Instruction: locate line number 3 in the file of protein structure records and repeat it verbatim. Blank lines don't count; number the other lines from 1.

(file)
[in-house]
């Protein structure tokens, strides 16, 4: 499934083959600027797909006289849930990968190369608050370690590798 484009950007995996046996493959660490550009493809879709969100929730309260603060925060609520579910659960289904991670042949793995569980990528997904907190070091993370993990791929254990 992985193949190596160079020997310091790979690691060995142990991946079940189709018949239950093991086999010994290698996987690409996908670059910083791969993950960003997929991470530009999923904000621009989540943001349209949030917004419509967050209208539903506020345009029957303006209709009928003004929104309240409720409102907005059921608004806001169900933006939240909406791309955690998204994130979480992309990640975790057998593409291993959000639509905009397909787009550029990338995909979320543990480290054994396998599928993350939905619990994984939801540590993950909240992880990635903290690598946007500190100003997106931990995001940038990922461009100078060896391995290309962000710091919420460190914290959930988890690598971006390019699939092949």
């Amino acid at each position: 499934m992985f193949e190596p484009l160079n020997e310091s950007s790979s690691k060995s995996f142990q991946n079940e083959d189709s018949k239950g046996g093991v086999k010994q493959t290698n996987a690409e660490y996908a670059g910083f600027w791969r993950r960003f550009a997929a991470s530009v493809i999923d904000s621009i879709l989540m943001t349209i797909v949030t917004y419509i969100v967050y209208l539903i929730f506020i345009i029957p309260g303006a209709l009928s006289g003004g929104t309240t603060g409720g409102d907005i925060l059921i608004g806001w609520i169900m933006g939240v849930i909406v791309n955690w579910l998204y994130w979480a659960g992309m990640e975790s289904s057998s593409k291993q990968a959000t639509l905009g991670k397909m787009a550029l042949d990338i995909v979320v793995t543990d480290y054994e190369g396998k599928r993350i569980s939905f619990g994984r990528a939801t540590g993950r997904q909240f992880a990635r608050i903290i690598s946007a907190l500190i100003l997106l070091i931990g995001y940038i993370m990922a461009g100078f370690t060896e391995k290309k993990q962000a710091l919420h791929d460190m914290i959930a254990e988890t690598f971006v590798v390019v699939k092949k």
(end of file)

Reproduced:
């Amino acid at each position: 499934m992985f193949e190596p484009l160079n020997e310091s950007s790979s690691k060995s995996f142990q991946n079940e083959d189709s018949k239950g046996g093991v086999k010994q493959t290698n996987a690409e660490y996908a670059g910083f600027w791969r993950r960003f550009a997929a991470s530009v493809i999923d904000s621009i879709l989540m943001t349209i797909v949030t917004y419509i969100v967050y209208l539903i929730f506020i345009i029957p309260g303006a209709l009928s006289g003004g929104t309240t603060g409720g409102d907005i925060l059921i608004g806001w609520i169900m933006g939240v849930i909406v791309n955690w579910l998204y994130w979480a659960g992309m990640e975790s289904s057998s593409k291993q990968a959000t639509l905009g991670k397909m787009a550029l042949d990338i995909v979320v793995t543990d480290y054994e190369g396998k599928r993350i569980s939905f619990g994984r990528a939801t540590g993950r997904q909240f992880a990635r608050i903290i690598s946007a907190l500190i100003l997106l070091i931990g995001y940038i993370m990922a461009g100078f370690t060896e391995k290309k993990q962000a710091l919420h791929d460190m914290i959930a254990e988890t690598f971006v590798v390019v699939k092949k």